93. ^ Banac, Ackerman, Szporluk, Vucinich, 1981: p. 45: "Since, Himara has been part of the disputed border region of Greek and Albania in this century, the question of nationality of the Cheimarriotes has prompted much discussion... Leaving conflicting linguistic evidence aside and using the modern criteria of nationality, one cannot label the Cheimarriotes as either Greeks or Albanians. In a narrow sense their allegiances were to their respective clans and areas, and in a broader sense to their religious and cultural heritage. This latter allegiance to Orthodox Christianity would seem to indicate closer ties to their Greek coreligionists than to the Muslim Albanians."
  94. ^ Frank Kressing, Karl Kaser. Albania--a country in transition: aspects of changing identities in a South-East European country. Nomos, 2002. p. 129
  95. ^ a b c Frazee, Charles A. (30 June 2006). Catholics and Sultans: The Church and the Ottoman Empire 1453-1923. Cambridge University Press. p. 104. ISBN 978-0-521-02700-7. Retrieved 26 December 2010.
  96. ^ Murzaku, Ines Angeli (2009). Returning Home to Rome - The Basilian Monks of Grottaferrata in Albania. Analekta Kryptoferris. ISBN 978-88-89345-04-7.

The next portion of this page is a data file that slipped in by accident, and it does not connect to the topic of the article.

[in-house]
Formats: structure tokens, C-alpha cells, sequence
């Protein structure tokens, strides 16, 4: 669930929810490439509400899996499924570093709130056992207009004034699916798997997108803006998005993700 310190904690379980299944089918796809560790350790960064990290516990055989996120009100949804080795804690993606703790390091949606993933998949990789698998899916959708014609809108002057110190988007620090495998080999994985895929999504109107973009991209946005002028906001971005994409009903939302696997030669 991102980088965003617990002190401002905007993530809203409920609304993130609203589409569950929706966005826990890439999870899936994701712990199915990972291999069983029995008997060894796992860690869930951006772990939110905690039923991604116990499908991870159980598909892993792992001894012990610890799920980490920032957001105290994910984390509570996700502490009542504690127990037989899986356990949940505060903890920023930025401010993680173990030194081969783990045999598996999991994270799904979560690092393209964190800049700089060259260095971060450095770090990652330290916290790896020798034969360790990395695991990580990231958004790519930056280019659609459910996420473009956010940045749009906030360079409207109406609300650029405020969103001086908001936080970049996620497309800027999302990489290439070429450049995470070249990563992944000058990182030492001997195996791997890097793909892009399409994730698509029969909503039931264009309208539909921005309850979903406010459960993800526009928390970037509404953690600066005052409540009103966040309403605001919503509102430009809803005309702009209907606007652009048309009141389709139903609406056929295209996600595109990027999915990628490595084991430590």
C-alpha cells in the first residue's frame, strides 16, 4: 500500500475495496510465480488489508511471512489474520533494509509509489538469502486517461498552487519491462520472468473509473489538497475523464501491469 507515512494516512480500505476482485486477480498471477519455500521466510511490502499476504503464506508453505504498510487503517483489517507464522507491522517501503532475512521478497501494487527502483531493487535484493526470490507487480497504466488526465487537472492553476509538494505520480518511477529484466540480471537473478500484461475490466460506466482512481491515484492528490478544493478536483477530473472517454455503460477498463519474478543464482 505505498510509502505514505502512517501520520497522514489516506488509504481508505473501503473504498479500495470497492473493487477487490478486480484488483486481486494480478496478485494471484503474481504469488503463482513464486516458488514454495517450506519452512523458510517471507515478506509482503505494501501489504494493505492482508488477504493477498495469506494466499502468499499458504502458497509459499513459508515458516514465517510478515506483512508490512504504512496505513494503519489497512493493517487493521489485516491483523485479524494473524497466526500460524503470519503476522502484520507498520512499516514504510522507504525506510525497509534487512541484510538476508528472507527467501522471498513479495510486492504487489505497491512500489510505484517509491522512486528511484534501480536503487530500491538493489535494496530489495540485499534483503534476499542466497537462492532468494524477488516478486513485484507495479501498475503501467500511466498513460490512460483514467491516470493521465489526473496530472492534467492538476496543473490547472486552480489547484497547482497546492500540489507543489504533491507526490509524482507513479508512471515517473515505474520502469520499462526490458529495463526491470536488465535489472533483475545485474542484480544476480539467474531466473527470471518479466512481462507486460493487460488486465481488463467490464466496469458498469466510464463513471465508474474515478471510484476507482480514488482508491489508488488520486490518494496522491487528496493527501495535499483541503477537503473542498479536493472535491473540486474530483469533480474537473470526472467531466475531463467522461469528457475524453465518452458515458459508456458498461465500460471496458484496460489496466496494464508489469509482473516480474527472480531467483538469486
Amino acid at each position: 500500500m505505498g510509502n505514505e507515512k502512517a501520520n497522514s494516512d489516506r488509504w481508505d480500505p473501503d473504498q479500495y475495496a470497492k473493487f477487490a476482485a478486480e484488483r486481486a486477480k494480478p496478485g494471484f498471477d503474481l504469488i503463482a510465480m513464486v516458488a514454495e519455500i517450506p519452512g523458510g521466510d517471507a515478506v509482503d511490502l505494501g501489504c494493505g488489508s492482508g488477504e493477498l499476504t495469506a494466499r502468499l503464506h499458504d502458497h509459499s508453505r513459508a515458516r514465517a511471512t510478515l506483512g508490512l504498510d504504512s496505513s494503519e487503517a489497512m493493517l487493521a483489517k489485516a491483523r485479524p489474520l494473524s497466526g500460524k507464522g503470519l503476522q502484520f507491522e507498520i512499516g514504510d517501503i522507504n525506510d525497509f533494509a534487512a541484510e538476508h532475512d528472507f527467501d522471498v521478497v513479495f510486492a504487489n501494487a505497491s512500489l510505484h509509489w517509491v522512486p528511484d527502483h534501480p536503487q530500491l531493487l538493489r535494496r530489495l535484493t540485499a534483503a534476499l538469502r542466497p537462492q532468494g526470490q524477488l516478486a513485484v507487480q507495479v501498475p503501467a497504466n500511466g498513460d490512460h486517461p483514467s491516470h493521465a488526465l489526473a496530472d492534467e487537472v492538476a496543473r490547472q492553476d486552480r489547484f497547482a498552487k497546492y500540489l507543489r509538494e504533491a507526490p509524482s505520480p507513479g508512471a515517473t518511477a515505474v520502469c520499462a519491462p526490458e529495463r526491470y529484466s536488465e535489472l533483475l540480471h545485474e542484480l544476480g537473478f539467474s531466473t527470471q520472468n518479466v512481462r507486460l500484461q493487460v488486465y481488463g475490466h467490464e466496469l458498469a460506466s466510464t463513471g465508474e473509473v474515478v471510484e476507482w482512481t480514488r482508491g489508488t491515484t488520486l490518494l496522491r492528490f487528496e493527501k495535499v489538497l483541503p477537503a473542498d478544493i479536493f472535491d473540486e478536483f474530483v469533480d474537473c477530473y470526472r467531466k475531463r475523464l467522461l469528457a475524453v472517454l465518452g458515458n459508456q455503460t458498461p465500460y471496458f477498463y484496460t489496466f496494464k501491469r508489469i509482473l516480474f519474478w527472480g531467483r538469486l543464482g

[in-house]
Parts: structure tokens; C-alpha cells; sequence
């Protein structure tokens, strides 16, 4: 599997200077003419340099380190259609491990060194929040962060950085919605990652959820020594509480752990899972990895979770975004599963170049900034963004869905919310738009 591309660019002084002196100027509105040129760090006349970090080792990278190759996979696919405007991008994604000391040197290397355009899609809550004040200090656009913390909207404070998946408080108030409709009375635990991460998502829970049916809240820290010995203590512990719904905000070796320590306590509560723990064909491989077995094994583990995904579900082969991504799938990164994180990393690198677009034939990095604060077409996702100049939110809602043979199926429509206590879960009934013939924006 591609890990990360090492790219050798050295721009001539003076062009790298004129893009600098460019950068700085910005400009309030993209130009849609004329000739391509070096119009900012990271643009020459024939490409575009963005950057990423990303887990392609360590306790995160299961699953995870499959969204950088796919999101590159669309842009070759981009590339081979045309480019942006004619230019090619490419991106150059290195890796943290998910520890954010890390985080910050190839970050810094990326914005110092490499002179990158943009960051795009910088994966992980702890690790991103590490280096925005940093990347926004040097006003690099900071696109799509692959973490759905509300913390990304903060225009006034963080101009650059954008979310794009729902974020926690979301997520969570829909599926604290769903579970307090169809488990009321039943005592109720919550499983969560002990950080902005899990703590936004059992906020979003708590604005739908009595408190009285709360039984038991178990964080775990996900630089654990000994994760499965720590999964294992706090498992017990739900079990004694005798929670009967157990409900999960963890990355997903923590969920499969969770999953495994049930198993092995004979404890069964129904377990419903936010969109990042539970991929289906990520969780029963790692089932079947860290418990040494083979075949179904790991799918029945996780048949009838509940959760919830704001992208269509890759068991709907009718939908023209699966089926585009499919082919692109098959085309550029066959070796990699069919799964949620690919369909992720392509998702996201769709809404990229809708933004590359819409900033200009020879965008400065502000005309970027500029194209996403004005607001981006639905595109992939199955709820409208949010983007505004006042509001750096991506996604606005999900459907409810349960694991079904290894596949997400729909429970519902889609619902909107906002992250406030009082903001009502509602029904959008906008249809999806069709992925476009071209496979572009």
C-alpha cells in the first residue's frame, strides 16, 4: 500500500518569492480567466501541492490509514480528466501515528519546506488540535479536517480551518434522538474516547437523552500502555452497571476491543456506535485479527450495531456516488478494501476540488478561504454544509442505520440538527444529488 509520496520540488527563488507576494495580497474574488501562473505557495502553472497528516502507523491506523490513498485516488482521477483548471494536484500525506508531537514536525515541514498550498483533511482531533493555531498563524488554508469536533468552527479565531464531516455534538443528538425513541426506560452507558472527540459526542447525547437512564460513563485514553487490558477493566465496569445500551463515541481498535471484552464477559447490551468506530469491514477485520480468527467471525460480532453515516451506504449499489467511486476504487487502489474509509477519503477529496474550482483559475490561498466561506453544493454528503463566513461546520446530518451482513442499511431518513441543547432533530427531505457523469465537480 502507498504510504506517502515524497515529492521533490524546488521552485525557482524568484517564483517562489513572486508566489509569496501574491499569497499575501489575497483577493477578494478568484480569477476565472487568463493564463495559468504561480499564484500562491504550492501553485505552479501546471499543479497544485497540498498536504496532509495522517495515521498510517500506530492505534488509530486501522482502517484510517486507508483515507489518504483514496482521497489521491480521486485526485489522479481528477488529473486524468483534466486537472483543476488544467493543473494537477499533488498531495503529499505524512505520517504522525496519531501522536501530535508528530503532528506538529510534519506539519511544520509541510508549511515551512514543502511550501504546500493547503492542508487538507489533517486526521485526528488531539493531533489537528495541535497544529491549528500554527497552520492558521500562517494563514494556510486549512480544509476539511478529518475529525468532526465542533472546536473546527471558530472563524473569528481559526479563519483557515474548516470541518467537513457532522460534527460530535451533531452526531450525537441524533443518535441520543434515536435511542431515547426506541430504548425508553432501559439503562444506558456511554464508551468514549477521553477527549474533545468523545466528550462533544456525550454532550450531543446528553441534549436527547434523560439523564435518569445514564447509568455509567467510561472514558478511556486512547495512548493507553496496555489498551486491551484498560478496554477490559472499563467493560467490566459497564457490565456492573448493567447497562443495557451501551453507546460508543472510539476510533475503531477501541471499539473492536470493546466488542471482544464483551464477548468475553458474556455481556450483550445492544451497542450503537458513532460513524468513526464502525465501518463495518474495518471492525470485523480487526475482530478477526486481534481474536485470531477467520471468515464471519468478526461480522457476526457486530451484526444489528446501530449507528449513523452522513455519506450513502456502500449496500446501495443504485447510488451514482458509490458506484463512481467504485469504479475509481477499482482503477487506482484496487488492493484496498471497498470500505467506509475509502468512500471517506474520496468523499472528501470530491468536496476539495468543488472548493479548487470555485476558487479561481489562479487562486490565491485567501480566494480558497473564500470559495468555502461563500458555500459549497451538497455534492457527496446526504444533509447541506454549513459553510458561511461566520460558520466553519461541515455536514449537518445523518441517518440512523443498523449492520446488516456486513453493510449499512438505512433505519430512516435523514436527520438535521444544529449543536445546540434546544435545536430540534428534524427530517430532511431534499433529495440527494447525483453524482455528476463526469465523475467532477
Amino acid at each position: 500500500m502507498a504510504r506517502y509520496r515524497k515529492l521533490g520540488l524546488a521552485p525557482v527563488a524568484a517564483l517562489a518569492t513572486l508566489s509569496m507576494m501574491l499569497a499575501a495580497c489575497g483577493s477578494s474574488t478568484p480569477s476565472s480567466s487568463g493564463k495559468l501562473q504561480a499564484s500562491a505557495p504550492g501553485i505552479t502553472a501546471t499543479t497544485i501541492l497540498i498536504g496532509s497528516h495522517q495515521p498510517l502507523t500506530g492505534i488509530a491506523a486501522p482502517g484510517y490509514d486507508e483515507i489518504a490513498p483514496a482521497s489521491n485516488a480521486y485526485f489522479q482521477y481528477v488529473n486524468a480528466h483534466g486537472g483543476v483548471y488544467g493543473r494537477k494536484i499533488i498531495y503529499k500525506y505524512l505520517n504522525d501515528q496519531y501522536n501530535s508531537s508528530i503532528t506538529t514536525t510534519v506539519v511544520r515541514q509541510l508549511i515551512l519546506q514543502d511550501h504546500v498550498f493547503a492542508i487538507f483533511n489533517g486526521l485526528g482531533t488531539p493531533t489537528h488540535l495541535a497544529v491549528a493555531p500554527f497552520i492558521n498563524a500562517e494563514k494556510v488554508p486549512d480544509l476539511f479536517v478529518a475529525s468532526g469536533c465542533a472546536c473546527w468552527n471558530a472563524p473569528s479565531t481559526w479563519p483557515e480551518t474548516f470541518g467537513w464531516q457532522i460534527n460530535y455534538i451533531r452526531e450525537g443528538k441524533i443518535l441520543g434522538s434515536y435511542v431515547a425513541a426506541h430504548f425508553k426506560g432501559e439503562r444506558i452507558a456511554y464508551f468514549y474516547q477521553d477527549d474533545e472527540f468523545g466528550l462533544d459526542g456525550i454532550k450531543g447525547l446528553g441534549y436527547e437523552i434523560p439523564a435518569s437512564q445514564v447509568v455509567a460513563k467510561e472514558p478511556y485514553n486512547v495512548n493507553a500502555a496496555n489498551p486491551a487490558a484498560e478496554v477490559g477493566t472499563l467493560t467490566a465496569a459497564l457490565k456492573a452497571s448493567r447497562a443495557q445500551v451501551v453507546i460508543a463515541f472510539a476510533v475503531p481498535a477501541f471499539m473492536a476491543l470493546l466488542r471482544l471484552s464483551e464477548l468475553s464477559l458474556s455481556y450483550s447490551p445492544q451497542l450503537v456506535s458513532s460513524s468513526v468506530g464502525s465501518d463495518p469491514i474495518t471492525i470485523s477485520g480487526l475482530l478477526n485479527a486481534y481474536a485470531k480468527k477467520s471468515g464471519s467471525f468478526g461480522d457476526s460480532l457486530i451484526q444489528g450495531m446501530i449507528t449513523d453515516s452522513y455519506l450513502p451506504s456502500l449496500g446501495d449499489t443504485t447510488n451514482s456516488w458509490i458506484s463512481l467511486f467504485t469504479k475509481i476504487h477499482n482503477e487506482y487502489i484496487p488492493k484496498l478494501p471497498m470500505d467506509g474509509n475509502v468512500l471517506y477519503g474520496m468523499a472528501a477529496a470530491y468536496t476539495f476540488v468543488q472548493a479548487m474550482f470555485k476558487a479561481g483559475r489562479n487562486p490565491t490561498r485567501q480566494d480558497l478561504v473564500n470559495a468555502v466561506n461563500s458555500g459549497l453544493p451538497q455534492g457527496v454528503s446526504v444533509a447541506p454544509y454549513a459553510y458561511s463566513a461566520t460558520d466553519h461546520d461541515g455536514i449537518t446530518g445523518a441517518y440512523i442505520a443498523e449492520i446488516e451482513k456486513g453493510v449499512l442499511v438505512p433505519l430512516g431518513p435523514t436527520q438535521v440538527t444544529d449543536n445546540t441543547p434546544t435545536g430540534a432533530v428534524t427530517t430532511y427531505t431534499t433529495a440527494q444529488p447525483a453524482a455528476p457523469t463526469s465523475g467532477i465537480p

97. ^ a b c d Erebara, Gjergj (26 August 2015). "Albanian Church Demolition Angers Greece". BalkanInsight. Retrieved 26 October 2015. "Albanian police have demolished a contested church dedicated to St Athanas in the southern village of Dhermi, angering the Orthodox Church and neighbouring Greece, which supports the Church's mission. The Orthodox Church called it a vandalistic act of desecration and a violation of church property.... Police used heavy machinery to reduce to rubble the roof built in 1994 to cover the foundations of a much older church destroyed during the communist era. The renovated church was declared an "illegal construction" by the local authorities in Himara municipality two weeks ago, pitting Albanian nationalists against the Greek-supported Orthodox Church.... Speaking about the church, Prime Minister Rama said on Monday that "the old church in Dhermi will be regenerated in the name of national heritage [over] the 'parking lot' that is illegal, which they call a church.""
  98. ^ "Press Release 26.08.2015-The Orthodox church of St. Athanasius was destroyed, Dhermi (Drymades), Himara". orthodoxalbania.org. Orthodox Autocephalous Church of Albania. Retrieved 26 October 2015.